- Remove bay leaf, drain onto colander.
- Mix with a spoon, to cool it off faster.
- Cup your hands, grab a handful of sauerkraut, squeeze out the water from the sauerkraut, over colander, until fairly dry.
- Place the butter in a saucepan, warm up, add chopped onions, and saute until golden.
- Mix in sauerkraut, salt and pepper, and saute few more minutes, to blend the flavors.
- Set aside to cool off.
- In a small bowl, mix the warm water with 1 tsp. sugar, and sprinkle the yeast over the top.
- Keep it in a warm place, free of draft, for about 10 minutes, so the yeast becomes bubbly.
- Scald the milk, add butter, and cool to lukewarm.
- Mix the flour with the salt and sugar, and set aside.
- In a medium bowl, beat the eggs .
- Add the yeast mixture to the lukewarm milk, then combine with the egg mixture.
- Add the flour, and mix about 10 minutes to form a soft bread dough. You can use a mixer with a hook, but I mix it by hand, just like my Paska dough.
- Cover the bowl with plastic wrap, keep it in a warm place, free of draft, until the dough doubles in bulk.
- Punch down, and knead it a few times, cover it up again, and let it double in bulk, once again.
- Divide the dough in half, for easier handling.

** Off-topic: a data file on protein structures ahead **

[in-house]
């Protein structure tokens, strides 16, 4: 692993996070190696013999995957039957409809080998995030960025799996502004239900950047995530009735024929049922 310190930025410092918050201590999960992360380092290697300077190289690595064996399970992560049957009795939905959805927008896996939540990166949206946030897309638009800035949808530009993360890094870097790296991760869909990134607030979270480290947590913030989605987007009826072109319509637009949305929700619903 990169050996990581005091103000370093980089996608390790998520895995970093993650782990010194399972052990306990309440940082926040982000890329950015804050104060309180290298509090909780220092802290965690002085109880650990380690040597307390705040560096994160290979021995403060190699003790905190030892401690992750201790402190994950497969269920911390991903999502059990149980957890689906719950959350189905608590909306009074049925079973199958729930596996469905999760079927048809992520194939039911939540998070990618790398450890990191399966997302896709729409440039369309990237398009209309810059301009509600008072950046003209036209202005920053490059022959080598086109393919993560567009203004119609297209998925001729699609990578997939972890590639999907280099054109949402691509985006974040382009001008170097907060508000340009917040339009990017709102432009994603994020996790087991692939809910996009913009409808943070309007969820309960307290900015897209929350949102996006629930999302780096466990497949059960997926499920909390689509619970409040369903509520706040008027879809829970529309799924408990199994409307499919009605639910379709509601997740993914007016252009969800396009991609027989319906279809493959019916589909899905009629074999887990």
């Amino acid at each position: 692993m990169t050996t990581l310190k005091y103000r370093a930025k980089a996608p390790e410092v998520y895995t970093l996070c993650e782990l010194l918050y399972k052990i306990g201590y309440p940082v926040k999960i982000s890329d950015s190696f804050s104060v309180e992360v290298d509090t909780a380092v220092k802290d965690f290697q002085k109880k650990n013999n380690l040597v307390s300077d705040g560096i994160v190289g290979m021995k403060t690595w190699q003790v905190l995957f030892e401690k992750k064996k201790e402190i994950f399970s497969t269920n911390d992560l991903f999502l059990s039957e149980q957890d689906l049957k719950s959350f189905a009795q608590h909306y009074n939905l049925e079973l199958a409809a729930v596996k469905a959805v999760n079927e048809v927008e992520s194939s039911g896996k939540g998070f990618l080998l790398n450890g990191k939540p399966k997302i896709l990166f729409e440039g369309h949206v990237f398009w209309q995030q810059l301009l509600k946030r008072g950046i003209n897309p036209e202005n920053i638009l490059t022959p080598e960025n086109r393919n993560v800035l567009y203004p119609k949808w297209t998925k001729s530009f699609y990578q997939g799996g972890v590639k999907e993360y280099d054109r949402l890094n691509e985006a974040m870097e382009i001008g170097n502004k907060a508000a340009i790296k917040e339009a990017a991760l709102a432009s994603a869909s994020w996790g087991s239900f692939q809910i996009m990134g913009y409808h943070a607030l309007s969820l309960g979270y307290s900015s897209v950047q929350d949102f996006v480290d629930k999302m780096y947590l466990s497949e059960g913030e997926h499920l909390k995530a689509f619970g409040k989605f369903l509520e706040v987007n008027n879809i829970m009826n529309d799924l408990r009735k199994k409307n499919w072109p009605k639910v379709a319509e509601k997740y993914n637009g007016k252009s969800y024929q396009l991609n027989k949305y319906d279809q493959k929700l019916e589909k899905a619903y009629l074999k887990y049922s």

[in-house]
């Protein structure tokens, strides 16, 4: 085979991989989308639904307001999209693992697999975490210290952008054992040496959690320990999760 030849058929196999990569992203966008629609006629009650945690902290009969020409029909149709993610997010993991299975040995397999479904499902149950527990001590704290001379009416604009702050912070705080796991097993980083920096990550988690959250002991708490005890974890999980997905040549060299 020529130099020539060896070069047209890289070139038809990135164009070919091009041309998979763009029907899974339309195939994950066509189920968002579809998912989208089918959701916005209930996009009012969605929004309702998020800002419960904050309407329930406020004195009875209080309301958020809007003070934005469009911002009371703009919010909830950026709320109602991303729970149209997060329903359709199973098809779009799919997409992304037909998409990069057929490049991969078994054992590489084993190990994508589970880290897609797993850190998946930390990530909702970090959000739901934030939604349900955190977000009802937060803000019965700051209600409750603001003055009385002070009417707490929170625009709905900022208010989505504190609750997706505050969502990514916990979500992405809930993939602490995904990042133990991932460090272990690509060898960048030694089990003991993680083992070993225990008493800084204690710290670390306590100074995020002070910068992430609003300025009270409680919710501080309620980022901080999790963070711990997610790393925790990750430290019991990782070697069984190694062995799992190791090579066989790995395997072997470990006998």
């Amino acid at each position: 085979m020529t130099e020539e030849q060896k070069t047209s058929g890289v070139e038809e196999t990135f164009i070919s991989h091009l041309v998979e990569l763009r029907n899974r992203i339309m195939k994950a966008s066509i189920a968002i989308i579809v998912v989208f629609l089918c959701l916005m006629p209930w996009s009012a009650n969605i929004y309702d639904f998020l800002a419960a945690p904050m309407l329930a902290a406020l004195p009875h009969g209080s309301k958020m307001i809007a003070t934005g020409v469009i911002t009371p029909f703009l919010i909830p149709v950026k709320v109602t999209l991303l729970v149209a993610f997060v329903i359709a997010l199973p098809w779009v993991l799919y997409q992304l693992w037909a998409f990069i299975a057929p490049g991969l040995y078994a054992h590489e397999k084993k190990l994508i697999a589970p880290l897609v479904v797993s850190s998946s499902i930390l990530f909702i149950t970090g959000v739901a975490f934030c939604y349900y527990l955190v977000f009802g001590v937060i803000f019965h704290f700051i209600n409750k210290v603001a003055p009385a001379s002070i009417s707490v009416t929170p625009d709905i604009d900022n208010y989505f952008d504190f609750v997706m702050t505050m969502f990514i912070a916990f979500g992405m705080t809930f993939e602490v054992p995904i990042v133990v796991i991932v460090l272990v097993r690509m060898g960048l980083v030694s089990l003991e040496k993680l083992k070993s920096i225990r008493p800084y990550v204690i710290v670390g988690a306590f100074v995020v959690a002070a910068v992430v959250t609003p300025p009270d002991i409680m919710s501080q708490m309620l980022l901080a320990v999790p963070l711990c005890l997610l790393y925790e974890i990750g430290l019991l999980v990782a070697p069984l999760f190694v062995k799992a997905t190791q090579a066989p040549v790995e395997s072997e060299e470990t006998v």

- Place one half of the dough onto a floured work area, and knead it for a minute. I love working with the dough on a Silicone Silpat.
- Roll out into a rectangle, about 1/8 inch thick.
- Using a pizza cutter, or a knife, cut into 2 x 3 inch rectangular pieces.
- Spread a teaspoon of filling in the center of each rectangular piece.
- To close up the filling into the pyrizhky, fold over one side of the longer end of the dough piece, pushing the filling under, and keep on rolling to the other end, overlapping it. Before final overlapping, moisten the other edge of dough with a drop of water, to form a better seal.
- This is how they should look, once rolled and sealed. While you are working with the rest of the dough, turn them over on the seam, so they do not open up during rising and baking.
- Grease a cookie sheet ( I use vegetable Crisco shortening, since butter burns too quickly), and place the rolled pyrizhky, seams down, spaced enough to allow for growth, so they don’t stick together during baking.
- Beat one egg with 1 tsp of water, to prepare an egg wash. Using a pastry brush, dip it in egg wash, and brush tops and sides of the pyrizhky set up on a cookie sheet.
- Place them in a warm place, until they rise again, about 20 minutes.
- Preheat the oven to 350 degrees F, place the cookie sheet on a middle oven rack, and bake for 25 minutes.
- Remove onto a wire rack to cool.
- I quickly brush some butter on the warm tops and sides, to retain the softness of the crust.
- These are absolutely delicious while still warm, but they are just as great at room temperature.
Once fully cooled, they freeze very well. Actually, if you do not plan to use them within a day or two, it is better to freeze them in a Ziploc bag, to preserve their freshness.